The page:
Perhaps no position group on the Redskins has more questions or uncertainty than the wide receivers.

Josh Doctson enters the final year of his rookie contract, and has yet to record over 550 yards in any of his three professional seasons. Washington signed Paul Richardson to a five-year deal in 2018, but he just played in just seven games for the Burgundy and Gold in 2018 before having season-ending shoulder surgery. Second-year receiver Trey Quinn is expected to fill the role in the slot after Jamison Crowder departed for the New York Jets this offseason but has yet to prove anything on the NFL level. 

The Redskins addressed the position during the 2019 NFL Draft, selecting Terry McLaurin in the third round and Kelvin Harmon in the sixth round. But it's unclear how much either one will contribute to the Washington offense in 2019.

So, it's likely the Redskins will need to address the position during the 2020 NFL Draft, and probably very early on it. Well, this works in Washington's favor, because the 2020 wide receiver class is loaded. 

On a recent episode of the Redskins Talk podcast, J.P. Finlay and Pete Hailey spoke with NFL Draft expert Jordan Reid (no, not the Redskins' tight end) about the top wide receiver prospects heading into next year's draft, and which players the Redskins could potentially target.

Before diving into the top 2020 prospects, Reid gave an initial assessment of the current Redskins' receivers.

"The Redskins just don't have that headliner, top go-to guy," Reid said. "They were expecting Josh Doctson to be that when they did draft him in the first round of 2016. But he's had some injuries, and he's already come out and said he's looking forward to free agency. That just not something you want to hear."

Reid was high on McLaurin, though, the first receiver the Redskins selected in 2019.

"They drafted Terry McLaurin in the third round, I liked him a lot even going back to the Senior Bowl," he said. "I think he's going to have a really good year, not just as a receiver but the special teams phase as well. He's going to flash in a lot of ways."

As far as the 2020 draft wide receiver class, one school stands on top, and it's a school the Redskins are very familiar with: Alabama. The Redskins used their first-round picks in 2017 and 2018 on 'Bama guys and signed another Crimson Tide alumni this offseason in safety Landon Collins.

"We know the Redskins love Alabama guys, and there's a lot of [wide receivers] coming out this year," Reid said. "It's not just Jerry Jeudy, Henry Ruggs is another guy that's getting a lot of steam. They're going to have the chance to get the receiver they want. This is a very special wide receiver class."

Crimson Tide receiver Jerry Jeudy is the consensus top receiver in next year's class, but Reid believes his speedy teammate could challenge him for that spot by season's end.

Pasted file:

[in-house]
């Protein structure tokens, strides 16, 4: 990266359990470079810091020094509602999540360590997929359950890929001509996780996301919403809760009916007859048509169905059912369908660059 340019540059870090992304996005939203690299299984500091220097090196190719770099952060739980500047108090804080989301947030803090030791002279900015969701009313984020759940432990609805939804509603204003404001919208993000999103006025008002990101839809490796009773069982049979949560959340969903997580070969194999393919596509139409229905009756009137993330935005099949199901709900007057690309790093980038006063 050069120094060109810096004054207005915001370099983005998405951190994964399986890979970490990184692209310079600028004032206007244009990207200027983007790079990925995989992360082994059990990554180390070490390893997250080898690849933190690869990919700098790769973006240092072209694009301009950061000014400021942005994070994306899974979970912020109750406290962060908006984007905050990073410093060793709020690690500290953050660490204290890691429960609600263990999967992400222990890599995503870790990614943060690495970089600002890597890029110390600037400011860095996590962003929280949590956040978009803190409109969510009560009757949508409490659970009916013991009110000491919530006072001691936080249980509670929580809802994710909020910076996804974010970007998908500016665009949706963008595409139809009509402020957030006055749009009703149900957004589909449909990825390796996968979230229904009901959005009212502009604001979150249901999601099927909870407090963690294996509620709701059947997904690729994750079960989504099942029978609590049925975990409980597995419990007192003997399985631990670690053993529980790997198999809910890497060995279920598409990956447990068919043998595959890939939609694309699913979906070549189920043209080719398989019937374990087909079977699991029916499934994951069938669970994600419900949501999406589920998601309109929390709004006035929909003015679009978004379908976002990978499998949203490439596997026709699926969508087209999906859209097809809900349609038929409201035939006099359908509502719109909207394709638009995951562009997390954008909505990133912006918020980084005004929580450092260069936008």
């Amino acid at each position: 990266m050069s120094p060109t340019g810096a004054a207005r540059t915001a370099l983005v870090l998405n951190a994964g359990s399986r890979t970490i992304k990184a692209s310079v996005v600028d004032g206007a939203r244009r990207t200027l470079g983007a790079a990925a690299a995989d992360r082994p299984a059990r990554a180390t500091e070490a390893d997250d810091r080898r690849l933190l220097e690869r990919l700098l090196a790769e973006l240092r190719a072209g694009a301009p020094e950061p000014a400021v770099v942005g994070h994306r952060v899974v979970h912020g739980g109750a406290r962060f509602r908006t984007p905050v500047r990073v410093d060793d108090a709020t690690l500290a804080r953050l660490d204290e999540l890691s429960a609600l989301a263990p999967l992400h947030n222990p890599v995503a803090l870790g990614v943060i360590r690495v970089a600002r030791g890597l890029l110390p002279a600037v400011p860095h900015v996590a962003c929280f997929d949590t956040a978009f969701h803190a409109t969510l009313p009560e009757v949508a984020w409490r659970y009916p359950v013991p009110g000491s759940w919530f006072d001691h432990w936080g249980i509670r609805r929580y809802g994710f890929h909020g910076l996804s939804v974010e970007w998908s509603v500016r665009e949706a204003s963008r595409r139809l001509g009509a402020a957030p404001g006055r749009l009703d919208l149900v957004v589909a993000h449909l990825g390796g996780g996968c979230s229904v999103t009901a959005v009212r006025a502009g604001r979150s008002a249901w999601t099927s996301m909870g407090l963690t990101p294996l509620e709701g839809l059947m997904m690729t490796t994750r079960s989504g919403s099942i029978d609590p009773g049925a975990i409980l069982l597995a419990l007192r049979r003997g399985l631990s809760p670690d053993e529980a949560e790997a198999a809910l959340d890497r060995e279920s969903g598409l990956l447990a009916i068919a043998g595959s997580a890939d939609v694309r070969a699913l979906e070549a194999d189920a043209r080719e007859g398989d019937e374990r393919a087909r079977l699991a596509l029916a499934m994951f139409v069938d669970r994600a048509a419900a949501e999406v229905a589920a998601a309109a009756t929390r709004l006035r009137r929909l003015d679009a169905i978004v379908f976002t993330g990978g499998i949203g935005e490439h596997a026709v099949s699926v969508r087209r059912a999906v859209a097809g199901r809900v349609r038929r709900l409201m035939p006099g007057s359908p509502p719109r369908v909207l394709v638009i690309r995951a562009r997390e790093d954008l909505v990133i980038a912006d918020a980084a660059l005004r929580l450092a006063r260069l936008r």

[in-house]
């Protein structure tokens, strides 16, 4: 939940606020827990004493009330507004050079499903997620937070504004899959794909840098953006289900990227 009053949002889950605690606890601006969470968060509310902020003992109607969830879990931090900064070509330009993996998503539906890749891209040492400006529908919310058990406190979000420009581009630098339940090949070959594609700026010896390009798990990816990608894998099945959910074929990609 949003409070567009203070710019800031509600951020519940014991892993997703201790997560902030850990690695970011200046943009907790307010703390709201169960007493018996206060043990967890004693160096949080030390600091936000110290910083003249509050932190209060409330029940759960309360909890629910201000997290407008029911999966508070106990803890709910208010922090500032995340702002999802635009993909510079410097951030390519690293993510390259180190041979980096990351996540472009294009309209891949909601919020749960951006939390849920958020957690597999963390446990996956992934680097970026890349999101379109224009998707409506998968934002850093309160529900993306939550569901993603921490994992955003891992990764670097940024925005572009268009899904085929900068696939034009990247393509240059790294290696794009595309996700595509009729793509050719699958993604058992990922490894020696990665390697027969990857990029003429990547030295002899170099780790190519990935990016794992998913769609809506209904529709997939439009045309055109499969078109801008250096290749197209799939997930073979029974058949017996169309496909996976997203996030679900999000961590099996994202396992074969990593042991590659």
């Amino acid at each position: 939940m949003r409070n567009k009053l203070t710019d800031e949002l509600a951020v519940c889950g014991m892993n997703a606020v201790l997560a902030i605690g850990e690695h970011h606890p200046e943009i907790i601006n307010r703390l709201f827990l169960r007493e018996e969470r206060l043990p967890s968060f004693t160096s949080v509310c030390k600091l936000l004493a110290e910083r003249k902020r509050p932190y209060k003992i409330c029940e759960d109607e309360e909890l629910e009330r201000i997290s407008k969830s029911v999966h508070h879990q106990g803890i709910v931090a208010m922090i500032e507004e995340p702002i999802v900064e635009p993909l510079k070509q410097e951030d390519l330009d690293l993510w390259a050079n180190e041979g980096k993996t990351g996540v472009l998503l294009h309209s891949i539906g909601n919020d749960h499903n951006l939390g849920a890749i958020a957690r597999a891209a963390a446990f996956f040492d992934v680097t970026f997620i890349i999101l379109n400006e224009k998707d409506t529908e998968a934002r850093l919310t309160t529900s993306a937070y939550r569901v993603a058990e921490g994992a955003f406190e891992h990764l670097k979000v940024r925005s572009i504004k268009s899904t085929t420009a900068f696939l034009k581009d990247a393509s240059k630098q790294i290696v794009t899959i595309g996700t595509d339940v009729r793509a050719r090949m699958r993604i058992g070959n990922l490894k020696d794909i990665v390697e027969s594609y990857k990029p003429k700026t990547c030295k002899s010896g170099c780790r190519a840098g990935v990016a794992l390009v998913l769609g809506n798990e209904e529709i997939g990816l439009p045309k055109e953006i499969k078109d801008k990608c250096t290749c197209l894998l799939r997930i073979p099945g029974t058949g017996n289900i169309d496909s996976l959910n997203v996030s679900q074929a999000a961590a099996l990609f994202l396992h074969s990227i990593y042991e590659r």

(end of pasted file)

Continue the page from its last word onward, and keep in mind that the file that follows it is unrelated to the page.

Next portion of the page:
"With Ruggs, I think he's a bit more as far as polished a route runner [than Jeudy]," he said. "I think his hands are a bit better, and I wouldn't be shocked if he runs below a 4.3 at the combine. He can absolutely fly."

If the pair of Alabama receivers currently hold the top two spots for best wide receiver prospect, there's another guy who's right on their heels: Oklahoma's Ceedee Lamb.

"He reminds me a lot of DeAndre Hopkins coming out," Reid said on Lamb. "He's not a thick guy, but he plays much stronger than what he indicates. Very reliable hands, and his body control is out of this world. He had a one-handed catch against UCLA, it didn't count, but it's truly amazing."

As a true sophomore, Lamb totaled 1,158 yards and 11 touchdowns in 2018. Sure, it may have helped to have Heisman Trophy winner Kyler Murray under center, but Lamb has proven he's an elite talent.

Two other prospects Reid is keeping an eye on are Colorado's Laviska Shenault Jr. and Texas' Collin Johnson.

"He's not as polished as some of these other guys, but he's more of a do-it-all type of receiver," Reid said on Shenault Jr. 

Where Shenault may be a do-it-all receiver, Johnson plays to his 6'6 size.

"He's a really good route runner," Reid said on Johnson. "It's just a matter of how consistently can he separate, and how fast he is. If he goes to the Senior Bowl, I think he can light it up."

While many of these guys seem like sure-fire guys, there's still a full season of football to be played before the draft. Players will rise, but just as many, if not more, will fall off.

"You just have to let this play out, that's what happens with the draft process," Reid said. "Guys fall off, and then you have guys that come out of nowhere. Quinton Williams from last year is a prime example. He was a 270-pound defensive end at this time last year; we had no idea who he was and he ends up being the No. 3 overall selection."

But if everything plays out close to how it's expected to, this wide receiver draft class will be one to remember. 

"This class is special man," Reid said. "I think it's going to rival 2014, with Odell Beckham Jr., Sammy Watkins, Mike Evans and all those guys, Jarvis Landry, Davante Adams too. It's going to be very similar to that. It's very special."